• More helpful research tools like notes, citations, and highlights
  • Ad-free environment

Already a member? Log in now.

Notes for this article

Add a new note
If you are trying to select text to create highlights or citations, remember that you must now click or tap on the first word, and then click or tap on the last word.
Loading One moment ...
Project items
Notes
Cite this article

Cited article

Style
Citations are available only to our active members.
Sign up now to cite pages or passages in MLA, APA and Chicago citation styles.

Cited article

GAY AND PERSECUTED; Prejudice Has Driven 60% of Ireland's Gays to the Brink of Suicide
Settings

Settings

Typeface
Text size Smaller Larger
Search within

Search within this article

Look up

Look up a word

  • Dictionary
  • Thesaurus
Please submit a word or phrase above.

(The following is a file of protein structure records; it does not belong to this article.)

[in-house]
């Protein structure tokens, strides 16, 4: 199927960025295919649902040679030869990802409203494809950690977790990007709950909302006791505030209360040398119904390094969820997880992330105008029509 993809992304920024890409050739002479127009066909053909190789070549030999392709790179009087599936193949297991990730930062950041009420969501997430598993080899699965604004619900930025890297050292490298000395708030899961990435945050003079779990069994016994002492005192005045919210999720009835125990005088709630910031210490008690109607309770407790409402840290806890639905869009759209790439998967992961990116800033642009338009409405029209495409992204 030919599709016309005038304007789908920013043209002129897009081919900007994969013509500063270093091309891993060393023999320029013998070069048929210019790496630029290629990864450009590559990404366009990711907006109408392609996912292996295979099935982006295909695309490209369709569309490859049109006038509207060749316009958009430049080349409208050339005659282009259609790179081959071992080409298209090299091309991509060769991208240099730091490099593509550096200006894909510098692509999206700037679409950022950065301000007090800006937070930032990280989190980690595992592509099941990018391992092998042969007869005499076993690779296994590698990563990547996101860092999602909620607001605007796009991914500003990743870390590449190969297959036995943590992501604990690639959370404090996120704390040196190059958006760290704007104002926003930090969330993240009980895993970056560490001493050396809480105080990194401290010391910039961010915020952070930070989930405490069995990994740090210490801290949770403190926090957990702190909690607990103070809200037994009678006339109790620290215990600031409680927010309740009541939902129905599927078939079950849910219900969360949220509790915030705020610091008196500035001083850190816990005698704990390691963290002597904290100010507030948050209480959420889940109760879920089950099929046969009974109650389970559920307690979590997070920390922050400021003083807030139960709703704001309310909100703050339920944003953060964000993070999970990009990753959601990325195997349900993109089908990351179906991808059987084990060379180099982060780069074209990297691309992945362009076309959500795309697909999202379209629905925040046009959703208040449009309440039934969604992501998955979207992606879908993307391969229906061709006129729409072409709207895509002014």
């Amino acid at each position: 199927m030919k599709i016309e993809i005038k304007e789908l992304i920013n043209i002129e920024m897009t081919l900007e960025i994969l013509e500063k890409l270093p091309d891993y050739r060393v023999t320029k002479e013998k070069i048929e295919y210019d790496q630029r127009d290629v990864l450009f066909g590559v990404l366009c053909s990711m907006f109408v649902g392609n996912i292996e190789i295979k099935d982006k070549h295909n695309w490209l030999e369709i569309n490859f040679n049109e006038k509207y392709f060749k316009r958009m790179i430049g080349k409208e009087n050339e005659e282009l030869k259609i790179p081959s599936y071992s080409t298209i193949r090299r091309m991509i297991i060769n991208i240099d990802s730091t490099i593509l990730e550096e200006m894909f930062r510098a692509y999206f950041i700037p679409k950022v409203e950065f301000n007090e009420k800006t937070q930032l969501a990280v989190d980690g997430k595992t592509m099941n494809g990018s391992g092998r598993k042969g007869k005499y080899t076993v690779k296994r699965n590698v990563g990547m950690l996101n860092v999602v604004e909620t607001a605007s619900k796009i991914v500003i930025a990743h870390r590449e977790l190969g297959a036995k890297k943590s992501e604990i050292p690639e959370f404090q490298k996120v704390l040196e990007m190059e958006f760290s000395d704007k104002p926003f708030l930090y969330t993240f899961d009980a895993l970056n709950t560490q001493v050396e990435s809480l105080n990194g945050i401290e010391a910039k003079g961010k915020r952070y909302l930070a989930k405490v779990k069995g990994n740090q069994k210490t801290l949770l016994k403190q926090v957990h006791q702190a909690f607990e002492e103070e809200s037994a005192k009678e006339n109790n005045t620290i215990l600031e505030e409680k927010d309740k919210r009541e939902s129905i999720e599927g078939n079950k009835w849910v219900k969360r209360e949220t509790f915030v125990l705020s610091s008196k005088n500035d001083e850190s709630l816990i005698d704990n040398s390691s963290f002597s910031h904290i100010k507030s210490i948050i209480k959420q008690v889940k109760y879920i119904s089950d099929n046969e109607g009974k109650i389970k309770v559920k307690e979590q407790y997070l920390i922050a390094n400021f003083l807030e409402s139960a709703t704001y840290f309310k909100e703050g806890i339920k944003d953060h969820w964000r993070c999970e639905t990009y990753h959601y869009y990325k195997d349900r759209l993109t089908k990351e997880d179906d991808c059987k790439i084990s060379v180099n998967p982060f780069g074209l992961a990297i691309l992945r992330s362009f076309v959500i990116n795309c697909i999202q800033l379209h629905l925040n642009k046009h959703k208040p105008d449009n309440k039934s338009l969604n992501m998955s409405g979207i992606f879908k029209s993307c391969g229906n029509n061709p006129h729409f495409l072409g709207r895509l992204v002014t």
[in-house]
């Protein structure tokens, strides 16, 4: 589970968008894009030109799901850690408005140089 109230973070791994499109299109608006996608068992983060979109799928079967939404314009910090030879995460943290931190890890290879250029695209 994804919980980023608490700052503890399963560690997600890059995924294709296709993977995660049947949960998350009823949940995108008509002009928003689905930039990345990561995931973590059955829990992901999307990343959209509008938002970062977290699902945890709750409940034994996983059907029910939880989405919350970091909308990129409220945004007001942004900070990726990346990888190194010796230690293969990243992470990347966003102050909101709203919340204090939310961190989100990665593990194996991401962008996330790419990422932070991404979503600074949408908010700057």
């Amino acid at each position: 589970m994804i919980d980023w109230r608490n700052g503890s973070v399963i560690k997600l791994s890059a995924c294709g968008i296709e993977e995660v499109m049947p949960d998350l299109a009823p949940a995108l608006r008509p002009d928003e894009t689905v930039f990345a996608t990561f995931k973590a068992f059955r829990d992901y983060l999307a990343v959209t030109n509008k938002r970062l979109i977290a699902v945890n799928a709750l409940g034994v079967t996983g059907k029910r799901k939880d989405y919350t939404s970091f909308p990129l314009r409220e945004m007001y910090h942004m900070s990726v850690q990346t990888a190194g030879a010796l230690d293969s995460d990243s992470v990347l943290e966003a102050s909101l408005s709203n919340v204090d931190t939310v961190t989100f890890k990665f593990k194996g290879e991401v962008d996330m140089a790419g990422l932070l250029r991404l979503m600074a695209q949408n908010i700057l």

Print this page

Print this page

Why can't I print more than one page at a time?

While we understand printed pages are helpful to our users, this limitation is necessary to help protect our publishers' copyrighted material and prevent its unlawful distribution. We are sorry for any inconvenience.
Full screen

matching results for page

Cited passage

Style
Citations are available only to our active members.
Sign up now to cite pages or passages in MLA, APA and Chicago citation styles.

Cited passage

Welcome to the new Questia Reader

The Questia Reader has been updated to provide you with an even better online reading experience.  It is now 100% Responsive, which means you can read our books and articles on any sized device you wish.  All of your favorite tools like notes, highlights, and citations are still here, but the way you select text has been updated to be easier to use, especially on touchscreen devices.  Here's how:

1. Click or tap the first word you want to select.
2. Click or tap the last word you want to select.

OK, got it!

Thanks for trying Questia!

Please continue trying out our research tools, but please note, full functionality is available only to our active members.

Your work will be lost once you leave this Web page.

For full access in an ad-free environment, sign up now for a FREE, 1-day trial.

Already a member? Log in now.

Are you sure you want to delete this highlight?